The Crown and the Capitalists
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Geisteswissenschaften, Kunst, Musik / Geschichte
Despite competing with much larger imperialist neighbors in Southeast Asia, the Kingdom of Thailand—or Siam, as it was formerly known—has succeeded in transforming itself into a rival modern nation-state over the last two centuries. Recent historiography has placed progress—or lack thereof—toward Western-style liberal democracy at the center of Thailand’s narrative, but that view underestimates the importance of the colonial context. In particular, a long-standing relationship with China and the existence of a large and important Chinese diaspora within Thailand have shaped development at every stage.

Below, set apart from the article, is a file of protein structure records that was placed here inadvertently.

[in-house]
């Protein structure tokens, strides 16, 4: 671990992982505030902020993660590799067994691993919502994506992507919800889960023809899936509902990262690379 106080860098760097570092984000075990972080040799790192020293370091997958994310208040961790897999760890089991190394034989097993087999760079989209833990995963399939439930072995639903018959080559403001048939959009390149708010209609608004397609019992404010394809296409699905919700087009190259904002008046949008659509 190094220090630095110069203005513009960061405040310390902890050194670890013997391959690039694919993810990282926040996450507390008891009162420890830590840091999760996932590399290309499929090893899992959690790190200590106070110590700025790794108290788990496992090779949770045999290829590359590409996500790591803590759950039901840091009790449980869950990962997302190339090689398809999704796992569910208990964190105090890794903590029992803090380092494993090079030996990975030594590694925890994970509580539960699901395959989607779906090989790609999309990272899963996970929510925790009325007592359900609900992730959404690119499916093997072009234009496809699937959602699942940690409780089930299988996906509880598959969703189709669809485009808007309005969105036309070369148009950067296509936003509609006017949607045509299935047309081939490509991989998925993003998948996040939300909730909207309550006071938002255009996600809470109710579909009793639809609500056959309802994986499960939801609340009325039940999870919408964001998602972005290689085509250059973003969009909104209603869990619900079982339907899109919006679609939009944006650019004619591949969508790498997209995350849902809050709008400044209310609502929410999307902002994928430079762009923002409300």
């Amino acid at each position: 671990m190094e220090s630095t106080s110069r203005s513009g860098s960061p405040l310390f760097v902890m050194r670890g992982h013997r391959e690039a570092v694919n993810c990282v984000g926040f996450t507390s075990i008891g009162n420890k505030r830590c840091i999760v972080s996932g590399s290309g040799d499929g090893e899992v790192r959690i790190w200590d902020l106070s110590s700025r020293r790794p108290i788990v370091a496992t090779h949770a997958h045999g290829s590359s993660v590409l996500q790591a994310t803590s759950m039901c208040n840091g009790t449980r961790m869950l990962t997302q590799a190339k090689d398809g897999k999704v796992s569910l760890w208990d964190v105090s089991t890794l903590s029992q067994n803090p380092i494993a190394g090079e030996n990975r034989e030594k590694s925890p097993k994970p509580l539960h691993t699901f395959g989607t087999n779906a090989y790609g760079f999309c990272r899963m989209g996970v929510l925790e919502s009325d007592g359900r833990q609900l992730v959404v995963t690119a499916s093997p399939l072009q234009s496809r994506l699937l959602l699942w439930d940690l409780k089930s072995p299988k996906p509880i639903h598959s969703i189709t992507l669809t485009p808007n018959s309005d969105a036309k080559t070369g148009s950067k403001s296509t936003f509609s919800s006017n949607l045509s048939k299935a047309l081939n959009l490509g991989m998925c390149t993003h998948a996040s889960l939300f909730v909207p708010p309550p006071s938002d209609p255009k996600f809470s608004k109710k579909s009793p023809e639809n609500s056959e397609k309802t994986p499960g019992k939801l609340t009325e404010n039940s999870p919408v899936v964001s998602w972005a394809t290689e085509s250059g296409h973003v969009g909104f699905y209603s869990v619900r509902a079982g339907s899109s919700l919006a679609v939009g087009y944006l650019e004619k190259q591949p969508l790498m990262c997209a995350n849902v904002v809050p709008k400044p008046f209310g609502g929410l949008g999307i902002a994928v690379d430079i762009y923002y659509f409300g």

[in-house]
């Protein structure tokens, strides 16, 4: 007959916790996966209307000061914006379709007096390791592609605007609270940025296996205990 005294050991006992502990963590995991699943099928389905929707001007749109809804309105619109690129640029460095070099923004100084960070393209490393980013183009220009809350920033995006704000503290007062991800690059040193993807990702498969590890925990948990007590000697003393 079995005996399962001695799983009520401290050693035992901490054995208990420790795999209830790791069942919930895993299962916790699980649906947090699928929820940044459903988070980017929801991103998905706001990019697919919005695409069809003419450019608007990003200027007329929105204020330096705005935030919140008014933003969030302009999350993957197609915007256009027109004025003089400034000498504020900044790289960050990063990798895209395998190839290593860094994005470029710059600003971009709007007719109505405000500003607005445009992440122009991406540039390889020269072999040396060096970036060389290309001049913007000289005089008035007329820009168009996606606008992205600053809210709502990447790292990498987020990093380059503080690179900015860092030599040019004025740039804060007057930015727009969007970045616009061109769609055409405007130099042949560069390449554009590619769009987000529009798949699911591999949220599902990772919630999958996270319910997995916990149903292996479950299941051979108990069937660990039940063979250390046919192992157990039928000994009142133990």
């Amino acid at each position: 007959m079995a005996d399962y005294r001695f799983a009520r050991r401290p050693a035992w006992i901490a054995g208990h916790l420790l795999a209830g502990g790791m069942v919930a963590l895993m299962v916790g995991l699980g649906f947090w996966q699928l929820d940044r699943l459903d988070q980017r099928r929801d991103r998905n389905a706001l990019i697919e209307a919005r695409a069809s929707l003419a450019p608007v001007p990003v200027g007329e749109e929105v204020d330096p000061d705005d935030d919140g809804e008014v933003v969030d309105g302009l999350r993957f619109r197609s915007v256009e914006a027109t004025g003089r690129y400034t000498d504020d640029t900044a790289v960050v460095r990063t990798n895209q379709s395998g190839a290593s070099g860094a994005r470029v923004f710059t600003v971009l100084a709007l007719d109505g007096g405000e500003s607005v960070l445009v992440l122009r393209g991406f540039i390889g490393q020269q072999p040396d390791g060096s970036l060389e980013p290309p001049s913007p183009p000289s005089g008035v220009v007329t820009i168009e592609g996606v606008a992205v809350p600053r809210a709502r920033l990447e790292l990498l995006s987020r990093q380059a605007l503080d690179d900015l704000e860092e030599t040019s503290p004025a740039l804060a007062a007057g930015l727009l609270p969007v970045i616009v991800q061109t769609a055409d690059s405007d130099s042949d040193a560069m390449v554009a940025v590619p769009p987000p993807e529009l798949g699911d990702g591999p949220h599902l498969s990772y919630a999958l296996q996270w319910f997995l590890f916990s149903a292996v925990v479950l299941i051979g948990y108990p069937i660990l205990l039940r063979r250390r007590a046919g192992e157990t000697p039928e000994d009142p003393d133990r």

As the emerging nation struggled against colonial forces in Southeast Asia, ethnic Chinese entrepreneurs were neither a colonial force against whom Thainess was identified, nor had they been able to fully assimilate into Thai society. Wasana Wongsurawat demonstrates that the Kingdom of Thailand’s transformation into a modern nation-state required the creation of a national identity that justified not only the hegemonic rule of monarchy but also the involvement of the ethnic Chinese entrepreneurial class upon whom it depended. Her revisionist view traces the evolution of this codependent relationship through the twentieth century, as Thailand struggled against colonial forces in Southeast Asia, found itself an ally of Japan in World War II, and reconsidered its relationship with China in the postwar era.
transnational history, transregional politics, Southeast Asian historiography, Chinese Diaspora, Sino-Thai relations, royalist nationalism